You can take your dogs training to a much higher level if you choose to, of course. But at the very minimum, your dog should learn to respond to basic commands as previously discussed  in Who’s Training Who, That Is The Question? Part 1 and Part 2

To learn everything there is to know about training your dog contact RUFF Academy Real Life Dog Training and register today!

Information courtesy of Dr. Eloise at Love That Pet

Fun Fact: According to Life Science there are 340 different Dog breeds!

 

 

 

 

Who’s Training Who, That is the Question? Part 2

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“Two Paws Up Tuesday Tip of The Week”

Knowing and practicing certain behaviors can mean the difference between life and death. This is the second part of a 2 part series on key commands that should be practiced every day – for life – and that all dogs should know and respond appropriately to every time.

And here are some of the ways by which you can train your dog the commands of “Drop it” and  “Leave it”.

Drop it Command

Some dogs are protective of their toys, even non-aggressive dogs. If your dog appears to be overly protective of toys or food, he may be having a fear response. Fear can lead to biting, and biting leads to the dark side. Nipping this problem in the bud, as it were, is very important while your puppy is still young. Don’t wait for the growling and biting before taking action.

In any case, dropping toys on command is the first step to learning to drop anything that is in her mouth when she hears the command from you. While your dog is calmly playing with a toy, or playing with you and a toy, offer her a treat in exchange for the toy, saying “drop it” as you make the offer. In the beginning, when she drops the toy for the treat, leave the toy where she dropped it and walk away. If she does not drop the toy when you say “drop it” and offer the treat, toss the treat a little ways away from her so she can see it and then walk away. She will drop the toy to get the treat, but don’t pick up her toy just yet. After several successes with this, when she drops the toy at your command in exchange for the treat, give her the treat while picking up the toy and then give the toy right back to her. Gradually change the time that you hold the toy, making it a few seconds longer each time.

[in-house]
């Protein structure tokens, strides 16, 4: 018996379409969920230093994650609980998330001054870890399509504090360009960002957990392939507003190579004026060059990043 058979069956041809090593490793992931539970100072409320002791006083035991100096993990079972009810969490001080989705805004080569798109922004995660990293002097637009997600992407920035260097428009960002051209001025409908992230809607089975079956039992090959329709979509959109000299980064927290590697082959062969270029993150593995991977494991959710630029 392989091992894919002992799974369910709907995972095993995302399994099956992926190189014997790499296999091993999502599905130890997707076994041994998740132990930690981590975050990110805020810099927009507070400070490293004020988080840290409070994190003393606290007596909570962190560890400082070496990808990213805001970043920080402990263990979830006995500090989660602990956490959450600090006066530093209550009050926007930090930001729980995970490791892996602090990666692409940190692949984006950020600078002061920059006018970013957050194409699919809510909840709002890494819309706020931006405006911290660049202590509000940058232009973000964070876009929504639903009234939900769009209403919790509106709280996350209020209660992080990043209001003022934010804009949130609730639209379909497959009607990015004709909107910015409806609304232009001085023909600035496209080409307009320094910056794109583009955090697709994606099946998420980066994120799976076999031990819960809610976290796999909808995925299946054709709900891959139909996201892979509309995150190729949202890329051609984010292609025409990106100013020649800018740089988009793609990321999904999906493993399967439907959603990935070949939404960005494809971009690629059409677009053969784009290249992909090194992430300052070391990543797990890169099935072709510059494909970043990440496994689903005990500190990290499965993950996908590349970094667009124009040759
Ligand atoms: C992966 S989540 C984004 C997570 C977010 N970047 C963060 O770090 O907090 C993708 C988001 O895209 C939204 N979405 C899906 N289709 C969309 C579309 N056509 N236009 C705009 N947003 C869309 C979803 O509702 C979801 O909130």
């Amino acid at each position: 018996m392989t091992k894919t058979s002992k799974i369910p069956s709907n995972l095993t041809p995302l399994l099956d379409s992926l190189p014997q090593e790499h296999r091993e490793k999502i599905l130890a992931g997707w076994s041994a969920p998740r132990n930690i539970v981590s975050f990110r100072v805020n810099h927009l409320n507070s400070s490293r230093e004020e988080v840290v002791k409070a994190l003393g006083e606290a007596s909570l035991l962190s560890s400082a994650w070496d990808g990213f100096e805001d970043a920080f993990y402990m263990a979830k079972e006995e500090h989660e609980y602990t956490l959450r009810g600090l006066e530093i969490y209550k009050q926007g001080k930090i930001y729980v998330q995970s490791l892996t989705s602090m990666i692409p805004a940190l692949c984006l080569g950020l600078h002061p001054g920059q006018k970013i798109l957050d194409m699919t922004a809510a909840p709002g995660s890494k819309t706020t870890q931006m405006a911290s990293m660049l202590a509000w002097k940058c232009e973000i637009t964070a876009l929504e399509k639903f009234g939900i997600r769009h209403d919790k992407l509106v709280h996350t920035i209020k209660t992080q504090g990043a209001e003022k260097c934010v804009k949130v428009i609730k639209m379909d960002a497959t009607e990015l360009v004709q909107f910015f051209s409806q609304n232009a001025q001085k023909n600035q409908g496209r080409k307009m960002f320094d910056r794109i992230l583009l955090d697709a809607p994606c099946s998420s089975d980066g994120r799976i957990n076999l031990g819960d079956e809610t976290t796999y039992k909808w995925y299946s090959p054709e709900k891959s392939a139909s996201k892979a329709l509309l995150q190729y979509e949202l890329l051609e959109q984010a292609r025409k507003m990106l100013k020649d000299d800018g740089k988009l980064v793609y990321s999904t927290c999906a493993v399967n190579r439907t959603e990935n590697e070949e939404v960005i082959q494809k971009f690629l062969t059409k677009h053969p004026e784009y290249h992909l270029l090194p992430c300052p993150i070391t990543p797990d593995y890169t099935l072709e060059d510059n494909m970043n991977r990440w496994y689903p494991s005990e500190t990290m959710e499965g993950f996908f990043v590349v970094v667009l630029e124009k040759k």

Practice these commands every time you see your dog with a toy or during play with your dog. If this is done several times a day, every day, she will drop the toy as soon as you say “drop it” and show her the treat. Make sure to practice this command with her outside too. Keep treats in a bag in your pocket or carry-pack at all times so that you are prepared for opportunities.

Leave it Command

Once your dog has gotten into the swing of dropping her toys on command, you should start adding “leave it” into the process. When she drops the toy, pick it up and place it on the other side of you. She will probably go for the toy after she has had her treat. Saying “leave it”, give her a treat when she steps away from the toy. Do this with several different types of toys.